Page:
MISS PATTY: Oh, honey, calm down. Nothing's gonna happen to April. They just spell out that stuff for their legal protection. Whenever you're taking care of kids, that's a lotta liability. It's the same with my dance school.
LUKE: And nothing bad ever happens?
MISS PATTY: Nothing ever happens. Oh, except for that one time.
LUKE: What one time?
MISS PATTY: Well, I took my senior ballerinas to try out for a performance of "The Nutcracker," and one of the girls pulled a Tonya Harding and knocked the front-runner for Clara out of the competition. Broke her leg in three places.
LUKE: That is not nothing. That is the opposite of nothing.
MISS PATTY: It's totally different. That was a much rougher crowd.
LUKE: Rougher crowd? They're ballerinas.
MISS PATTY: Oh, yeah. I know. Everyone thinks, "ballerinas -- so sweet, so fragile." Trust me, they're dancing on stress fractures and ingrown toenails, and they haven't eaten in weeks.
[The door bell rings]
ANNA: Sorry we're late. We were half way here and April remembered the avocado pit was still in the kitchen, so we had to go back.
APRIL: We had to make to make a pit stop.
MISS PATTY: Hey, honey.
LUKE: You remember Miss Patty.
LUKE: And Kirk.
LUKE: And Caesar.
CAESAR: Hey April.
ANNA: Look I hate to have to rush, but I actually have to rush.
LUKE: That's fine. You go.
[Anna and April hug]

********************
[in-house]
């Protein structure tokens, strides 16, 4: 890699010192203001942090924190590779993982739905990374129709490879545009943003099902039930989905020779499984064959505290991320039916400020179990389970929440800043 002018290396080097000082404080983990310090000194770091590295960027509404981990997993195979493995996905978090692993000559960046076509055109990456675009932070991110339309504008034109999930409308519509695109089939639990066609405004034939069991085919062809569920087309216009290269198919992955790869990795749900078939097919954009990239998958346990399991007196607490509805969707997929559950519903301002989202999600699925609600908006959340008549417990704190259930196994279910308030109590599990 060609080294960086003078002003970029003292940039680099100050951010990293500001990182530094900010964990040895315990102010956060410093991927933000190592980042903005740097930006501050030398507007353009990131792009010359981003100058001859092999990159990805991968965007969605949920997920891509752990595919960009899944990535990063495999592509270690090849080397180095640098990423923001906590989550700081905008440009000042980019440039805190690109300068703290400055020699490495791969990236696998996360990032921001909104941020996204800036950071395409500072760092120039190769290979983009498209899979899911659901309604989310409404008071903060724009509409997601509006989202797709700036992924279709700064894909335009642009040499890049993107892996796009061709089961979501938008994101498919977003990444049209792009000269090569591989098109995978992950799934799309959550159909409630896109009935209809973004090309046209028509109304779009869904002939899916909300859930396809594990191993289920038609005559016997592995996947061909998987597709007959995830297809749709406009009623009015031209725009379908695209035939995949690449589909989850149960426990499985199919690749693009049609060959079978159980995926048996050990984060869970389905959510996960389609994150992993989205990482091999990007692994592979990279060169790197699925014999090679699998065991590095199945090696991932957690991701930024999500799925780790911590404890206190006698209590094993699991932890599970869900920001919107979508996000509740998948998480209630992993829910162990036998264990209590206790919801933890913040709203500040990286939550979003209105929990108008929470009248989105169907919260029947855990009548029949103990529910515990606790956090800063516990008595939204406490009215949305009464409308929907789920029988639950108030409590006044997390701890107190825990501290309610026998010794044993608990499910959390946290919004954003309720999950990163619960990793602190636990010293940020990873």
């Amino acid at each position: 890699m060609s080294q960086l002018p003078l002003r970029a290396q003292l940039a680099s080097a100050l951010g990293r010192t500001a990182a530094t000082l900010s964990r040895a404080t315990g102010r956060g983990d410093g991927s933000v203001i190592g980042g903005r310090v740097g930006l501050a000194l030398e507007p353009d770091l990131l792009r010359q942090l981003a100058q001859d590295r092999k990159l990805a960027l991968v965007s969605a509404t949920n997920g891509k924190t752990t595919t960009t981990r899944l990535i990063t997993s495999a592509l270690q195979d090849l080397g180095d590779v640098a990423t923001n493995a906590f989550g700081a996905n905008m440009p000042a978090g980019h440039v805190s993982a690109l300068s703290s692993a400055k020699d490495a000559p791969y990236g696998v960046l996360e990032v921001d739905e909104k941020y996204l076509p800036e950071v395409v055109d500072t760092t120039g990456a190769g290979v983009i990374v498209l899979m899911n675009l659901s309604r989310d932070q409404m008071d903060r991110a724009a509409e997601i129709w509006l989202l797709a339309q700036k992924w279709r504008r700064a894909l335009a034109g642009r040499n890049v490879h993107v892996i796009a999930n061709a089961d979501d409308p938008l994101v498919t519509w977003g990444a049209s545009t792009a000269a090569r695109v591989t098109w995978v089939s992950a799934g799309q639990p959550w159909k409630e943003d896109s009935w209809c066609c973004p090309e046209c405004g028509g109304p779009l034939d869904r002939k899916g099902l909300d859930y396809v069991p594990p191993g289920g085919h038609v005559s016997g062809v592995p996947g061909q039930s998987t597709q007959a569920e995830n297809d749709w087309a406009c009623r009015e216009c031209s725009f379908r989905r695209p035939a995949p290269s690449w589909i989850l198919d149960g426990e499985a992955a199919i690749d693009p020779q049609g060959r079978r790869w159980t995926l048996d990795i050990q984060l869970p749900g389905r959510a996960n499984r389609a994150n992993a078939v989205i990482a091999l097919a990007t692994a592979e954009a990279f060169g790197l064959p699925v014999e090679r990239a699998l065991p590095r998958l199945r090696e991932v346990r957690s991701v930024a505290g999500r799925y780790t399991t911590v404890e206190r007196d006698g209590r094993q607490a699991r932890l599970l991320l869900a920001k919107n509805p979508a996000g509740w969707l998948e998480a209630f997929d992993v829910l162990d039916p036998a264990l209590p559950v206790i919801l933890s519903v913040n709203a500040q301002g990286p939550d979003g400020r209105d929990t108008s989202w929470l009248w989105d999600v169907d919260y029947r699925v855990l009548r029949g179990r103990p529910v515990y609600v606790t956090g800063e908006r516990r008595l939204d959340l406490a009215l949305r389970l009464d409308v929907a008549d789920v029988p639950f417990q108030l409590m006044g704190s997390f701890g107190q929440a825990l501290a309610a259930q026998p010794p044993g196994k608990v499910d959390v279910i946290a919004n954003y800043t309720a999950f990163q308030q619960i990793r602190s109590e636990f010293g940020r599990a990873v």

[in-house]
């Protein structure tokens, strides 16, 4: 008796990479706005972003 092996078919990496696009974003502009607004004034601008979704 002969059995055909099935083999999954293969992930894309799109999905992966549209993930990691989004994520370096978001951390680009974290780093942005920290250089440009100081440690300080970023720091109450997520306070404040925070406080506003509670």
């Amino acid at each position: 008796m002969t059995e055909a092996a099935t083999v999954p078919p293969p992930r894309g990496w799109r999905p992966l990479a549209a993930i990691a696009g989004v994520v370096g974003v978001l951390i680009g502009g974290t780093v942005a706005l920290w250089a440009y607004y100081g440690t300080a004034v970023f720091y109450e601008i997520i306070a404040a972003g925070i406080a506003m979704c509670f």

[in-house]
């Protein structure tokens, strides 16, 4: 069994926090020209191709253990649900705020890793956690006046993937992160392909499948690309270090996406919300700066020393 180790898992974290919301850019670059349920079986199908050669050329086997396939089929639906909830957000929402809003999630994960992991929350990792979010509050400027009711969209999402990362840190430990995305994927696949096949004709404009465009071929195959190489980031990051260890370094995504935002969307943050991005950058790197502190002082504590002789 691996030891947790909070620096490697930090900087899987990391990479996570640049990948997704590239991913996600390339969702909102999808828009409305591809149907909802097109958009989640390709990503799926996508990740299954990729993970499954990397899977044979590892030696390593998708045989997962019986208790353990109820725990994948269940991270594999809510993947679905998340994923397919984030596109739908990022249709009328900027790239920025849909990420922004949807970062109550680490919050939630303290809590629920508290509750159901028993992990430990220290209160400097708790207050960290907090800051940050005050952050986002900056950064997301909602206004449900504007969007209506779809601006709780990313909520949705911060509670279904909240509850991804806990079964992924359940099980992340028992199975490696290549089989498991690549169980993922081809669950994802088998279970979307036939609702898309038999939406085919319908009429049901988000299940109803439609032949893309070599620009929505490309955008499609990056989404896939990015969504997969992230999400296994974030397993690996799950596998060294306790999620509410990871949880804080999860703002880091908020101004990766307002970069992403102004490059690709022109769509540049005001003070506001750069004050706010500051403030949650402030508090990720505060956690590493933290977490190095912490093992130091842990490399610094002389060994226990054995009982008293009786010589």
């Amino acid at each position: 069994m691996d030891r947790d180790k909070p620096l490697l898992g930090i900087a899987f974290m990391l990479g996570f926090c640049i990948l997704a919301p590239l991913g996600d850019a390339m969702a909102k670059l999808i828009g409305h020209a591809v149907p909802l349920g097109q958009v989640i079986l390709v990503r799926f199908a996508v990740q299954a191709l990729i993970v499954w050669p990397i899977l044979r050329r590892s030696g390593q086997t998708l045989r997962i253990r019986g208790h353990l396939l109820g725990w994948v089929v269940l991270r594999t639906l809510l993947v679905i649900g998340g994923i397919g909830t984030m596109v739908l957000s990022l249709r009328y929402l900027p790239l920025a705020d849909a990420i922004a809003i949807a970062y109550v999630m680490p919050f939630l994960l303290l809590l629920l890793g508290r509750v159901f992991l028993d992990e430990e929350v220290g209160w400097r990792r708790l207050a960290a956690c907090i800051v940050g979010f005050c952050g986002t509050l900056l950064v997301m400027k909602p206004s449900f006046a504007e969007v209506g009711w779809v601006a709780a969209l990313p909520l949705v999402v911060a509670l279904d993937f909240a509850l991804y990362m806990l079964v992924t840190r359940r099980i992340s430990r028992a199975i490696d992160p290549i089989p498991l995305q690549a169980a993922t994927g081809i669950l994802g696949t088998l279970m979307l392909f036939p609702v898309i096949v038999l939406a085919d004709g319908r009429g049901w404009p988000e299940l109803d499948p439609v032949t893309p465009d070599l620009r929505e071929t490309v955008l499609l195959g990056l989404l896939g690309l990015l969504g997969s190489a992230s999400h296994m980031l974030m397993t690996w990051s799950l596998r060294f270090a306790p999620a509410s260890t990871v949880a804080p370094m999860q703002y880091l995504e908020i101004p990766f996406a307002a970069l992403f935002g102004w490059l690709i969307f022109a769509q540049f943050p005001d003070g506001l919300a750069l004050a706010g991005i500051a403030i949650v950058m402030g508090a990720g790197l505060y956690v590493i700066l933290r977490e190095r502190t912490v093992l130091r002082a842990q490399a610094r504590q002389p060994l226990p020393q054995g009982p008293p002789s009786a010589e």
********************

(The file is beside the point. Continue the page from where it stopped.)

APRIL: Bye, mom.
ANNA: Ooh, I love you, sweetie.
APRIL: Say hi to grandma.
ANNA: I will. I'll call you when I get there. [Too Luke] Take care of her.
LUKE: I will.
ANNA: Okay, then. Bye.
APRIL: So, is there somewhere I can put the pit down?
LUKE: Oh, you know what? Go on upstairs, and I'll bring the bags.
MISS PATTY: Look at that turnout. And the hips of Anna Pavlova. [In Russian accent] You must bring her to my ballet class.
LUKE: Where ballerinas are maiming each other to be in "The Nutcracker"? Fat chance of that.
[Luke and April enter the apartment]
LUKE: Okay, here we are. You remember the place. All right. Here's your bed, and a here's the desk. I thought you could do your homework on it. A little chair for reading. I know how you like reading. And this is your dresser. Now, if you have a hanging bag for, like, dresses, you can just hang it in my closet, but I don't seem to remember you wearing a lot of dresses.
APRIL: Not big on dresses.